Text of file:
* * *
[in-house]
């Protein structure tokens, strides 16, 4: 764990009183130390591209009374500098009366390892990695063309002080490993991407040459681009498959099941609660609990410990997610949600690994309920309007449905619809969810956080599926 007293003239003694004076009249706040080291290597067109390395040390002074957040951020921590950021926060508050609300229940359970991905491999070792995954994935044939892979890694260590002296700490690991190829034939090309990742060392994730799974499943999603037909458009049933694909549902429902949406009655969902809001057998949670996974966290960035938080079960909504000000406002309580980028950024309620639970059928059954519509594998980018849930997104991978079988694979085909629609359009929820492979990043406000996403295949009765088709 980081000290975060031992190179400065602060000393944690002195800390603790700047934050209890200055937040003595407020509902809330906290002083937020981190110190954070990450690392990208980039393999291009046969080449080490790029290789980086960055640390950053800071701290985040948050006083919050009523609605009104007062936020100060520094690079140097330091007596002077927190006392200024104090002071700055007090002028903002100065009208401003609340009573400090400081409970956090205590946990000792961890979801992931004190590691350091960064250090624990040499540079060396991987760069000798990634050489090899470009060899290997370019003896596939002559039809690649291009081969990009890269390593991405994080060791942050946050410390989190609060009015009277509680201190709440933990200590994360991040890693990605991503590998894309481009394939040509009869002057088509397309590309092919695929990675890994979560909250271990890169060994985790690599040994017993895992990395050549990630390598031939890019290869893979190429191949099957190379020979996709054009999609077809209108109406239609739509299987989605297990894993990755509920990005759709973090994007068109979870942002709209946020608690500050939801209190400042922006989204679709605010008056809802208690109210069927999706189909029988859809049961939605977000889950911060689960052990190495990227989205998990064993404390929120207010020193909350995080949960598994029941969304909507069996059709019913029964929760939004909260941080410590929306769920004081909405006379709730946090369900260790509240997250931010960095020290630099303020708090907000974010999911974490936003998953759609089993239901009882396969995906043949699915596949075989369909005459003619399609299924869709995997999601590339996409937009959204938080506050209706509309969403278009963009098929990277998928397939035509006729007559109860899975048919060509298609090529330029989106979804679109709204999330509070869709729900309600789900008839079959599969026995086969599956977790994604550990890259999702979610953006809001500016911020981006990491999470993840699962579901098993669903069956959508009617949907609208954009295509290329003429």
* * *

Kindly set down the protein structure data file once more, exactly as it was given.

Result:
[in-house]
């Protein structure tokens, strides 16, 4: 764990009183130390591209009374500098009366390892990695063309002080490993991407040459681009498959099941609660609990410990997610949600690994309920309007449905619809969810956080599926 007293003239003694004076009249706040080291290597067109390395040390002074957040951020921590950021926060508050609300229940359970991905491999070792995954994935044939892979890694260590002296700490690991190829034939090309990742060392994730799974499943999603037909458009049933694909549902429902949406009655969902809001057998949670996974966290960035938080079960909504000000406002309580980028950024309620639970059928059954519509594998980018849930997104991978079988694979085909629609359009929820492979990043406000996403295949009765088709 980081000290975060031992190179400065602060000393944690002195800390603790700047934050209890200055937040003595407020509902809330906290002083937020981190110190954070990450690392990208980039393999291009046969080449080490790029290789980086960055640390950053800071701290985040948050006083919050009523609605009104007062936020100060520094690079140097330091007596002077927190006392200024104090002071700055007090002028903002100065009208401003609340009573400090400081409970956090205590946990000792961890979801992931004190590691350091960064250090624990040499540079060396991987760069000798990634050489090899470009060899290997370019003896596939002559039809690649291009081969990009890269390593991405994080060791942050946050410390989190609060009015009277509680201190709440933990200590994360991040890693990605991503590998894309481009394939040509009869002057088509397309590309092919695929990675890994979560909250271990890169060994985790690599040994017993895992990395050549990630390598031939890019290869893979190429191949099957190379020979996709054009999609077809209108109406239609739509299987989605297990894993990755509920990005759709973090994007068109979870942002709209946020608690500050939801209190400042922006989204679709605010008056809802208690109210069927999706189909029988859809049961939605977000889950911060689960052990190495990227989205998990064993404390929120207010020193909350995080949960598994029941969304909507069996059709019913029964929760939004909260941080410590929306769920004081909405006379709730946090369900260790509240997250931010960095020290630099303020708090907000974010999911974490936003998953759609089993239901009882396969995906043949699915596949075989369909005459003619399609299924869709995997999601590339996409937009959204938080506050209706509309969403278009963009098929990277998928397939035509006729007559109860899975048919060509298609090529330029989106979804679109709204999330509070869709729900309600789900008839079959599969026995086969599956977790994604550990890259999702979610953006809001500016911020981006990491999470993840699962579901098993669903069956959508009617949907609208954009295509290329003429």